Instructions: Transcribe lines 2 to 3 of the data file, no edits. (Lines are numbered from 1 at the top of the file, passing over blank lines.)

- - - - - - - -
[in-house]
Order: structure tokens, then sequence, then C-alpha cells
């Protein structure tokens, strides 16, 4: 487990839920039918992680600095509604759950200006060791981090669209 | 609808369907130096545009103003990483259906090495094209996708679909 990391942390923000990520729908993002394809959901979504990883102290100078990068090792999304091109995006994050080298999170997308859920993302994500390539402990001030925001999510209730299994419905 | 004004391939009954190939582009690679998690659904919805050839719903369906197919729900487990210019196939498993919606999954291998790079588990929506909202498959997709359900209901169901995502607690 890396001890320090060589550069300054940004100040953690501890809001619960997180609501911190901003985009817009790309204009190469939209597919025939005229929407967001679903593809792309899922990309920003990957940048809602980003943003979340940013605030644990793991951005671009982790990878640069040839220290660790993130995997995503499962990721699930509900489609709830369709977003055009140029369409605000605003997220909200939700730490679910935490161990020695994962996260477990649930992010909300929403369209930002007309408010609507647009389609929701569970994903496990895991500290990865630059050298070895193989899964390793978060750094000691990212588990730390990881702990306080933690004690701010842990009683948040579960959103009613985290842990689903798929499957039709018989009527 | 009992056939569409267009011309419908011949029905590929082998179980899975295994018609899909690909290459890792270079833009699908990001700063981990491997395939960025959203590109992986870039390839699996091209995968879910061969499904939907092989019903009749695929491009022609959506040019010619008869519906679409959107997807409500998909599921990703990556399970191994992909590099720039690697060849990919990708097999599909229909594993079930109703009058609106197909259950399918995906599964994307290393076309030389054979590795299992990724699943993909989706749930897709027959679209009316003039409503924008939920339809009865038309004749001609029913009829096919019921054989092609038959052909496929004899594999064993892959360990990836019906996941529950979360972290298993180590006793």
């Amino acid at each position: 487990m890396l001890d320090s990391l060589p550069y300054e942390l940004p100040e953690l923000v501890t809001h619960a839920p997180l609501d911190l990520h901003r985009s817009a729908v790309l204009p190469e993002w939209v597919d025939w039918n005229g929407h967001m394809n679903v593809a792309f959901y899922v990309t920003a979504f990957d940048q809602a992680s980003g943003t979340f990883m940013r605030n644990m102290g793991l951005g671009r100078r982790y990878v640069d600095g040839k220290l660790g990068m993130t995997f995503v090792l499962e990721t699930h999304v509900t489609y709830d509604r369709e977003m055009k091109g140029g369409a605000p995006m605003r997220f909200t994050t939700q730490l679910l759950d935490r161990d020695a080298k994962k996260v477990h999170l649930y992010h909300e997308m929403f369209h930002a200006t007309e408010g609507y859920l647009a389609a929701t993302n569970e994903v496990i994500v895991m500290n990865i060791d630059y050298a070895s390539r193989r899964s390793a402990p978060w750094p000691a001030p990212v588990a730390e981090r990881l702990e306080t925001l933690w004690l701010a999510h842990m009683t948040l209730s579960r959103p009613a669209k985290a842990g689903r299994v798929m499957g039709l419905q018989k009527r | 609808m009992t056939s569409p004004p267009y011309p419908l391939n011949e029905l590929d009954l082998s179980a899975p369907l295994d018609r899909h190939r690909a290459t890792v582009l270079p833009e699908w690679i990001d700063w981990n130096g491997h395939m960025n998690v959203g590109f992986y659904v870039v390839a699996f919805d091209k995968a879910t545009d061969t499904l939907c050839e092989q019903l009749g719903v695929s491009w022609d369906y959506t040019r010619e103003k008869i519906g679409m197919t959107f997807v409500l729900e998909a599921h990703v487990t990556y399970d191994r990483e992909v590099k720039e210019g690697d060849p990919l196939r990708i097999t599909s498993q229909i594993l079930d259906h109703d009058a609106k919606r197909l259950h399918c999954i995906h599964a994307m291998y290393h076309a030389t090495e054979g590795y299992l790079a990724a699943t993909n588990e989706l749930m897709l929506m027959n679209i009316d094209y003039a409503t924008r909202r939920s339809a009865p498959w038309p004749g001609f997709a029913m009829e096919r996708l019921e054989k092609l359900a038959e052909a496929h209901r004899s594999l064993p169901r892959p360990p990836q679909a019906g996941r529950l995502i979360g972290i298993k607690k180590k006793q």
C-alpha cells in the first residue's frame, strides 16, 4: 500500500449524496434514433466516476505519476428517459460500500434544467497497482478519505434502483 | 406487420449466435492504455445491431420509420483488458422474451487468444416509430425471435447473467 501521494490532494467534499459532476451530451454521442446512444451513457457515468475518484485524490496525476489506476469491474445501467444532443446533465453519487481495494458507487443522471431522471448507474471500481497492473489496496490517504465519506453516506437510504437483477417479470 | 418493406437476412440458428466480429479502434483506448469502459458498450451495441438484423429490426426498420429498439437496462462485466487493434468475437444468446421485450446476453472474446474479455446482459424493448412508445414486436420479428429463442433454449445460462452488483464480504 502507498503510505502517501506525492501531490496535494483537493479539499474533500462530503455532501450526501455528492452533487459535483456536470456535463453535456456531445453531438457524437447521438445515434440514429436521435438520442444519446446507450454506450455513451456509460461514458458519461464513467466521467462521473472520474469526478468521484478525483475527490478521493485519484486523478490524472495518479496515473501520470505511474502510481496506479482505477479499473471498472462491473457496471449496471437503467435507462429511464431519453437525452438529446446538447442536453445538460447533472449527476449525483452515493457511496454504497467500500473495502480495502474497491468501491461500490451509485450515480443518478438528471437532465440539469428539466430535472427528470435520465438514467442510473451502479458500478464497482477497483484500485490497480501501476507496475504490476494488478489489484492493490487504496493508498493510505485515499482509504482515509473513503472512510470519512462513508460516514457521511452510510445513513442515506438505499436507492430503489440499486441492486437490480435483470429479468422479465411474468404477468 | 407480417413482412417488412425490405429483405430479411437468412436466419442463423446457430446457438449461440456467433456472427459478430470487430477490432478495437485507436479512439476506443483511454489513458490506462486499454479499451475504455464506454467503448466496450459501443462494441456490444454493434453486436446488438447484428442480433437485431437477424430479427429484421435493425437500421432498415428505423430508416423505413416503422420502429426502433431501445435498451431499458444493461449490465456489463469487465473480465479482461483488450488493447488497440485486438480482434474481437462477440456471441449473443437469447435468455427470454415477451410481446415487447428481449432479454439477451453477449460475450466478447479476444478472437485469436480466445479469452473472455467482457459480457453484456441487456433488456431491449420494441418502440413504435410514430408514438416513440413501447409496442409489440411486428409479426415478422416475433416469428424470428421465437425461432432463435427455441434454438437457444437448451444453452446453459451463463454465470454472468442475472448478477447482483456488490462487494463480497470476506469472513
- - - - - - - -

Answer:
Order: structure tokens, then sequence, then C-alpha cells
């Protein structure tokens, strides 16, 4: 487990839920039918992680600095509604759950200006060791981090669209 | 609808369907130096545009103003990483259906090495094209996708679909 990391942390923000990520729908993002394809959901979504990883102290100078990068090792999304091109995006994050080298999170997308859920993302994500390539402990001030925001999510209730299994419905 | 004004391939009954190939582009690679998690659904919805050839719903369906197919729900487990210019196939498993919606999954291998790079588990929506909202498959997709359900209901169901995502607690 890396001890320090060589550069300054940004100040953690501890809001619960997180609501911190901003985009817009790309204009190469939209597919025939005229929407967001679903593809792309899922990309920003990957940048809602980003943003979340940013605030644990793991951005671009982790990878640069040839220290660790993130995997995503499962990721699930509900489609709830369709977003055009140029369409605000605003997220909200939700730490679910935490161990020695994962996260477990649930992010909300929403369209930002007309408010609507647009389609929701569970994903496990895991500290990865630059050298070895193989899964390793978060750094000691990212588990730390990881702990306080933690004690701010842990009683948040579960959103009613985290842990689903798929499957039709018989009527 | 009992056939569409267009011309419908011949029905590929082998179980899975295994018609899909690909290459890792270079833009699908990001700063981990491997395939960025959203590109992986870039390839699996091209995968879910061969499904939907092989019903009749695929491009022609959506040019010619008869519906679409959107997807409500998909599921990703990556399970191994992909590099720039690697060849990919990708097999599909229909594993079930109703009058609106197909259950399918995906599964994307290393076309030389054979590795299992990724699943993909989706749930897709027959679209009316003039409503924008939920339809009865038309004749001609029913009829096919019921054989092609038959052909496929004899594999064993892959360990990836019906996941529950979360972290298993180590006793």